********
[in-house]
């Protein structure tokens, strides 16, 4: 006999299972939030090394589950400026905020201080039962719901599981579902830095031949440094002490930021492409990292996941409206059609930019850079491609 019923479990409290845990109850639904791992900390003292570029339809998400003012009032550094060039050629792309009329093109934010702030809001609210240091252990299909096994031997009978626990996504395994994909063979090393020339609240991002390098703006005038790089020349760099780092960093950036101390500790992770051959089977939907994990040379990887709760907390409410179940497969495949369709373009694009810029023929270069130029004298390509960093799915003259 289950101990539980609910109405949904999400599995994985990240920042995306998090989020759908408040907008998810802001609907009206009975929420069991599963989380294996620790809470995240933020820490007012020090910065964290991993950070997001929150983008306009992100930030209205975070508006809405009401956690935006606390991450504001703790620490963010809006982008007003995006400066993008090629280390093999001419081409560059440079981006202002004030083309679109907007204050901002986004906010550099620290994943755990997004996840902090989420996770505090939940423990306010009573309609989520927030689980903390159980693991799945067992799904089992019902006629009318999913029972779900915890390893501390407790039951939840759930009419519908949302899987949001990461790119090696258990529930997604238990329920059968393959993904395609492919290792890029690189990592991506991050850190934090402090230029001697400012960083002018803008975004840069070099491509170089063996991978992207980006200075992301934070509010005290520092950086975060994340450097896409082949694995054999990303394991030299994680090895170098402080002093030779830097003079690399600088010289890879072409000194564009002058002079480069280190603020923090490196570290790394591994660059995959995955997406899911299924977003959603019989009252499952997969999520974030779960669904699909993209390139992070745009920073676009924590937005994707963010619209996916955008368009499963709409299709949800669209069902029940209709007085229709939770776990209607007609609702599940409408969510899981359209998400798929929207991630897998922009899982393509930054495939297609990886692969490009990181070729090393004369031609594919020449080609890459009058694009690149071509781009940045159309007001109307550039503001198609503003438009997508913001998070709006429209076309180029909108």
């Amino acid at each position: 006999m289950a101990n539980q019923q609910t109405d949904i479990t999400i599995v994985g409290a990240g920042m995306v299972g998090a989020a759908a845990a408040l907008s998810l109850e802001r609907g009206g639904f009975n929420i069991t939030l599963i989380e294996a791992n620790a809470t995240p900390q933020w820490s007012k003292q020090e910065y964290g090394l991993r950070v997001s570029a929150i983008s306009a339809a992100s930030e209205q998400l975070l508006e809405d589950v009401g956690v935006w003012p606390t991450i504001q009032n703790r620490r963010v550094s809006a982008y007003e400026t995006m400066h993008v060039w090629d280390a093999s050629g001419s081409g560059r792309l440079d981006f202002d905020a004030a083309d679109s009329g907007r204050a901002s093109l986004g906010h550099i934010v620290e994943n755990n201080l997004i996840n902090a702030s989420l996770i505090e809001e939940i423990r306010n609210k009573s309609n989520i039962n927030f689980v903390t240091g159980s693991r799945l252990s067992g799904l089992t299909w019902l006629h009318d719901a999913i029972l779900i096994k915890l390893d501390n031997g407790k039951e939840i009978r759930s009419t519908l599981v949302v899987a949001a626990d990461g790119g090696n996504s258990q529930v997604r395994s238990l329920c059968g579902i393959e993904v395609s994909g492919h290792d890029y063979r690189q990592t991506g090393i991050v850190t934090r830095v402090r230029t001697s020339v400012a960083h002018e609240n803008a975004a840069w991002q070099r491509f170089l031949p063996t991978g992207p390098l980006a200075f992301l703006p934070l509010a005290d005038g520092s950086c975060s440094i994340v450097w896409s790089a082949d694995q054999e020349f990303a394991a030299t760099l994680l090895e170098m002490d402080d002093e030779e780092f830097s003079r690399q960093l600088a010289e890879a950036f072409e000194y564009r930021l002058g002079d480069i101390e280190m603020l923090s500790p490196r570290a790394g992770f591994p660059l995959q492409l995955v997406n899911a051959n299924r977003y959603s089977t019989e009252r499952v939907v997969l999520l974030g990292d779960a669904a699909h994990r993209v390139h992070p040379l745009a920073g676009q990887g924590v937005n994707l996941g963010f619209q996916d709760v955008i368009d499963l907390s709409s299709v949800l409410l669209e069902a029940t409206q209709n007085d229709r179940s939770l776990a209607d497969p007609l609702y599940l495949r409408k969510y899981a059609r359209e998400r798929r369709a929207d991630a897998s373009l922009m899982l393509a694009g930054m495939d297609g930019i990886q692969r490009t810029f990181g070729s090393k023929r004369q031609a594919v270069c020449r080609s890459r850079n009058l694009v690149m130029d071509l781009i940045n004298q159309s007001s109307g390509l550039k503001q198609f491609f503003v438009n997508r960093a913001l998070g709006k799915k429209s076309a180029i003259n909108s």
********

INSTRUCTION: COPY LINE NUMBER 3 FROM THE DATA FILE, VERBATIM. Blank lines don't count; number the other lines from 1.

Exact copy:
């Amino acid at each position: 006999m289950a101990n539980q019923q609910t109405d949904i479990t999400i599995v994985g409290a990240g920042m995306v299972g998090a989020a759908a845990a408040l907008s998810l109850e802001r609907g009206g639904f009975n929420i069991t939030l599963i989380e294996a791992n620790a809470t995240p900390q933020w820490s007012k003292q020090e910065y964290g090394l991993r950070v997001s570029a929150i983008s306009a339809a992100s930030e209205q998400l975070l508006e809405d589950v009401g956690v935006w003012p606390t991450i504001q009032n703790r620490r963010v550094s809006a982008y007003e400026t995006m400066h993008v060039w090629d280390a093999s050629g001419s081409g560059r792309l440079d981006f202002d905020a004030a083309d679109s009329g907007r204050a901002s093109l986004g906010h550099i934010v620290e994943n755990n201080l997004i996840n902090a702030s989420l996770i505090e809001e939940i423990r306010n609210k009573s309609n989520i039962n927030f689980v903390t240091g159980s693991r799945l252990s067992g799904l089992t299909w019902l006629h009318d719901a999913i029972l779900i096994k915890l390893d501390n031997g407790k039951e939840i009978r759930s009419t519908l599981v949302v899987a949001a626990d990461g790119g090696n996504s258990q529930v997604r395994s238990l329920c059968g579902i393959e993904v395609s994909g492919h290792d890029y063979r690189q990592t991506g090393i991050v850190t934090r830095v402090r230029t001697s020339v400012a960083h002018e609240n803008a975004a840069w991002q070099r491509f170089l031949p063996t991978g992207p390098l980006a200075f992301l703006p934070l509010a005290d005038g520092s950086c975060s440094i994340v450097w896409s790089a082949d694995q054999e020349f990303a394991a030299t760099l994680l090895e170098m002490d402080d002093e030779e780092f830097s003079r690399q960093l600088a010289e890879a950036f072409e000194y564009r930021l002058g002079d480069i101390e280190m603020l923090s500790p490196r570290a790394g992770f591994p660059l995959q492409l995955v997406n899911a051959n299924r977003y959603s089977t019989e009252r499952v939907v997969l999520l974030g990292d779960a669904a699909h994990r993209v390139h992070p040379l745009a920073g676009q990887g924590v937005n994707l996941g963010f619209q996916d709760v955008i368009d499963l907390s709409s299709v949800l409410l669209e069902a029940t409206q209709n007085d229709r179940s939770l776990a209607d497969p007609l609702y599940l495949r409408k969510y899981a059609r359209e998400r798929r369709a929207d991630a897998s373009l922009m899982l393509a694009g930054m495939d297609g930019i990886q692969r490009t810029f990181g070729s090393k023929r004369q031609a594919v270069c020449r080609s890459r850079n009058l694009v690149m130029d071509l781009i940045n004298q159309s007001s109307g390509l550039k503001q198609f491609f503003v438009n997508r960093a913001l998070g709006k799915k429209s076309a180029i003259n909108s």